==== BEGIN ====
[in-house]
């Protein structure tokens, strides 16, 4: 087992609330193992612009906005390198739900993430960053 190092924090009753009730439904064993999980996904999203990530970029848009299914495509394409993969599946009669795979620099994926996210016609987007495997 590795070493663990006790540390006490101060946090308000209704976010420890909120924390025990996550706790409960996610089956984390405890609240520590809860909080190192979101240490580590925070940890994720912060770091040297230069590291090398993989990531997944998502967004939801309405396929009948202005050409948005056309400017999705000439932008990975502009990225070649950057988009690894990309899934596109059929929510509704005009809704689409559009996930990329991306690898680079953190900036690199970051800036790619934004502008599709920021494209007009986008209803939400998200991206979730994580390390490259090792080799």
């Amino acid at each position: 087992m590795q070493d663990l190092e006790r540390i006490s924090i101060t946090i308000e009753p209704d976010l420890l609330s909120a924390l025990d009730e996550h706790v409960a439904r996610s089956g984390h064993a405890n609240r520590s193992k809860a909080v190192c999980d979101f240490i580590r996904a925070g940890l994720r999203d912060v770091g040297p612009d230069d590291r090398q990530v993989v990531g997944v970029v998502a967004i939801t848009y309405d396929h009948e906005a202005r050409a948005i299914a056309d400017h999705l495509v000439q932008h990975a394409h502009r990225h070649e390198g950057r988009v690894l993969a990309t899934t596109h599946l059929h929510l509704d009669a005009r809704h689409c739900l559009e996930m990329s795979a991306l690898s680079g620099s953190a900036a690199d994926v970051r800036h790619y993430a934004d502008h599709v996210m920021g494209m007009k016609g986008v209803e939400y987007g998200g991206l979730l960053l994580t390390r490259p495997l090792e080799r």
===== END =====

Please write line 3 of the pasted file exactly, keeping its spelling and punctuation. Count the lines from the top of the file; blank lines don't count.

């Amino acid at each position: 087992m590795q070493d663990l190092e006790r540390i006490s924090i101060t946090i308000e009753p209704d976010l420890l609330s909120a924390l025990d009730e996550h706790v409960a439904r996610s089956g984390h064993a405890n609240r520590s193992k809860a909080v190192c999980d979101f240490i580590r996904a925070g940890l994720r999203d912060v770091g040297p612009d230069d590291r090398q990530v993989v990531g997944v970029v998502a967004i939801t848009y309405d396929h009948e906005a202005r050409a948005i299914a056309d400017h999705l495509v000439q932008h990975a394409h502009r990225h070649e390198g950057r988009v690894l993969a990309t899934t596109h599946l059929h929510l509704d009669a005009r809704h689409c739900l559009e996930m990329s795979a991306l690898s680079g620099s953190a900036a690199d994926v970051r800036h790619y993430a934004d502008h599709v996210m920021g494209m007009k016609g986008v209803e939400y987007g998200g991206l979730l960053l994580t390390r490259p495997l090792e080799r």